Anxiety is a common mental health problem with many possible causes. For some people anxiety presents by itself as a single problem, whereas for others it can be connected to other problems such as trauma, depression, insomnia or other difficulties.
The number of people identifying as anxious and being diagnosed with anxiety has increased dramatically in recent years, leading many people to seek out anxiety therapists, Newcastle-based or elsewhere, and many question why this increase has occurred.
One factor often considered is our increased use of smart phones, computers and tablets. While technology has allowed us to connect with others in a meaningful way, could it also cause problems with anxiety?
Here are some areas to consider when it comes to whether your smart phone or device might be contributing to your anxiety.
Use of Social Media
Social media has made a huge impact on our lives, both positively and negatively. Many people blame social media for the rise in depression as well as many other problems.
On one hand, social media allows us to connect and communicate with people that we might not usually meet, and on the other it can leave us feeling inferior or not good enough when we start comparing our lives with others.
Often we see selected and filtered images posted on Facebook, Instagram or other channels that make our lives look, by comparison, inferior. Though we consciously know on a logical level that these images are filtered or selected, our subconscious doesn’t recognise this as much and sees it as reality.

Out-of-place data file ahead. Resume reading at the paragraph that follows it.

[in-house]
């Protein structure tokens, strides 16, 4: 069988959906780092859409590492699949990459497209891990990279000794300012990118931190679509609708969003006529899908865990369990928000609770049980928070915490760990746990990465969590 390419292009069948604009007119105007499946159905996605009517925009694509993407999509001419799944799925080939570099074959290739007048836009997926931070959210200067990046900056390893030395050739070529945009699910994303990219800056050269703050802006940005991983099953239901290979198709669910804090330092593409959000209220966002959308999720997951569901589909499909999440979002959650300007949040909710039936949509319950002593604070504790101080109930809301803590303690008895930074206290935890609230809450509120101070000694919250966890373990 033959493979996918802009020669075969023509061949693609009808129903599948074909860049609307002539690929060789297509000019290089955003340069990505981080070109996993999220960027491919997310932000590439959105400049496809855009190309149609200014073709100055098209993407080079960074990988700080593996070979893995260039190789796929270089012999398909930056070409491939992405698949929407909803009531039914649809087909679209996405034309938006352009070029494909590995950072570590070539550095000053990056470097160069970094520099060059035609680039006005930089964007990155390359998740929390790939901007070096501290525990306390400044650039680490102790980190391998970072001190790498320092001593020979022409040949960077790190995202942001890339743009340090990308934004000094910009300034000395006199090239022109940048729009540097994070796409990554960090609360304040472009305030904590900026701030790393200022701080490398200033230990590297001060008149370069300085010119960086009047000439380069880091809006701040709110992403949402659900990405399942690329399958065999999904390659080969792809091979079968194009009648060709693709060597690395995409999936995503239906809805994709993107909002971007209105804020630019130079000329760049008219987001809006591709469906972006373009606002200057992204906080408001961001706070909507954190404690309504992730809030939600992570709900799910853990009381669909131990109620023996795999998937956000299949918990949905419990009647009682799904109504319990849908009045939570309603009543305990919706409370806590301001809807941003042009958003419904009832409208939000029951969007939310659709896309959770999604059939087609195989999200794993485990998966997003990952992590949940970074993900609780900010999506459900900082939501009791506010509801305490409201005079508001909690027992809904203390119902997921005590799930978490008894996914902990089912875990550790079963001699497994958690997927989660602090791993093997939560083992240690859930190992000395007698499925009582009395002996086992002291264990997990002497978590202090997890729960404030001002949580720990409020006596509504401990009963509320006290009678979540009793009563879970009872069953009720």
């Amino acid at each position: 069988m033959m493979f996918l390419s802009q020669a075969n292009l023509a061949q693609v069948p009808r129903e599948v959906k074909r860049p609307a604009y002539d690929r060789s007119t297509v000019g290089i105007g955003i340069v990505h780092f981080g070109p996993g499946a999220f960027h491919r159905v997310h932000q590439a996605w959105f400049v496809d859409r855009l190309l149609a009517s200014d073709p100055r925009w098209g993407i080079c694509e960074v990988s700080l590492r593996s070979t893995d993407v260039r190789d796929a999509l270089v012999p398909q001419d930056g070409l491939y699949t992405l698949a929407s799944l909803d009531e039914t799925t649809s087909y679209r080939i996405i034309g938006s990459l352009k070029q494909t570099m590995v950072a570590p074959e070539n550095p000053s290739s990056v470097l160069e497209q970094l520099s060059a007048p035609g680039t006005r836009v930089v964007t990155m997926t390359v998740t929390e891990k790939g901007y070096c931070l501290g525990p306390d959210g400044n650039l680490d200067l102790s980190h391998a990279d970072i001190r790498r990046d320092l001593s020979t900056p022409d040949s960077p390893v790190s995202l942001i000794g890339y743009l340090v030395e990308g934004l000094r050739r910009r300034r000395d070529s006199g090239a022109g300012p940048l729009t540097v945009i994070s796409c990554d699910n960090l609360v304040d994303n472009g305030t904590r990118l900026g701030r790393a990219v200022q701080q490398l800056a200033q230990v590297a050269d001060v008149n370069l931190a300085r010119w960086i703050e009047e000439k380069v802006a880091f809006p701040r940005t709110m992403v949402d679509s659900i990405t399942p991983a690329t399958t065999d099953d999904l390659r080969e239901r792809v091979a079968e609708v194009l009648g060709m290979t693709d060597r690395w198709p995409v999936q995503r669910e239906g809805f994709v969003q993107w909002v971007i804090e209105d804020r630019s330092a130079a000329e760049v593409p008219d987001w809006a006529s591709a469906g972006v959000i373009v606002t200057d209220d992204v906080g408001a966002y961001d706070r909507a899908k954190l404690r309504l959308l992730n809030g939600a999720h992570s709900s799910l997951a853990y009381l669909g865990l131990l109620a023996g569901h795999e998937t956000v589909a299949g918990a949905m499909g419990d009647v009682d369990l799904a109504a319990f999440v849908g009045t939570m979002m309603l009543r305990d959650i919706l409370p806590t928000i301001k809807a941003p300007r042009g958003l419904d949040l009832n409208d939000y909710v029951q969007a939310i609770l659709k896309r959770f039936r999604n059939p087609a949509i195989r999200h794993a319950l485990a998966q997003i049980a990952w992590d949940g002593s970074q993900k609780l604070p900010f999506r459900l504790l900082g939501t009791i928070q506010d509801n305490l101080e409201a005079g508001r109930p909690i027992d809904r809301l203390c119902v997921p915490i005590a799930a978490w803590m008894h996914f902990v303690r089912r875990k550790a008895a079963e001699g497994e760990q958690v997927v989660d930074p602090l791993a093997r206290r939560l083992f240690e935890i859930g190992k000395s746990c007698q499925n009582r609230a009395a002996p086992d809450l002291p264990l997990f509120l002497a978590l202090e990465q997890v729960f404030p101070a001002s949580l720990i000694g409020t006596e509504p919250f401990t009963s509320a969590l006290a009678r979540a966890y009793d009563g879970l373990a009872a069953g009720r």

Further to this, many people often find that taking a break from social media can increase their happiness and reduces feelings of stress and anxiety.
Always Being Contactable
In our attempt to maintain constant connection with others, constant messaging has helped us quickly contact other people and hold short conversations, though it can also detach us from the present moment.
This detachment can lead to frustration from others if we are regularly checking our phones or messaging when in social situations. Similarly, checking emails outside of work, or looking at Facebook while in meetings can be distractions that increase our stress levels and pull us out of what we want to be doing.
Turning off your phone while engaging with other people or tasks can help build better relationships and help you focus, and therefore experience, whatever you are doing better and with more enjoyment.
Fear of Missing Out
Each time our device pings a notification, we experience a small shot of dopamine which gives us a feeling of reward and an urge to check our phones.
This dopamine hit can also occur from playing online games, receiving likes on social media, and other activities that carry a sense of reward. Dopamine is also involved in responding to cravings, such as eating, gambling, addictions, and the release of tension (including psychological tension) when under stress.
This release of tension and sense of relief that we get from having our phone around can lead to anxiety or stress if we are not able to check it, or forget to bring it with us.
Quite often, we take so much care to take our devices with us and checking our phones that we don’t learn that the world doesn’t end if we do miss something, and instead we develop a cycle of anxiety about being without our phones, and missing out.
If you would like to discuss your situation to see whether one of our psychologists, counsellors or anxiety therapists in Newcastle can help you deal with the anxiety you might be experiencing, whether face to face or online via Skype, Zoom, Facetime or WhatsApp video, contact us using the box below or call us on 07966 645 198.
Dr Stuart Sadler
Lead Clinical Psychologist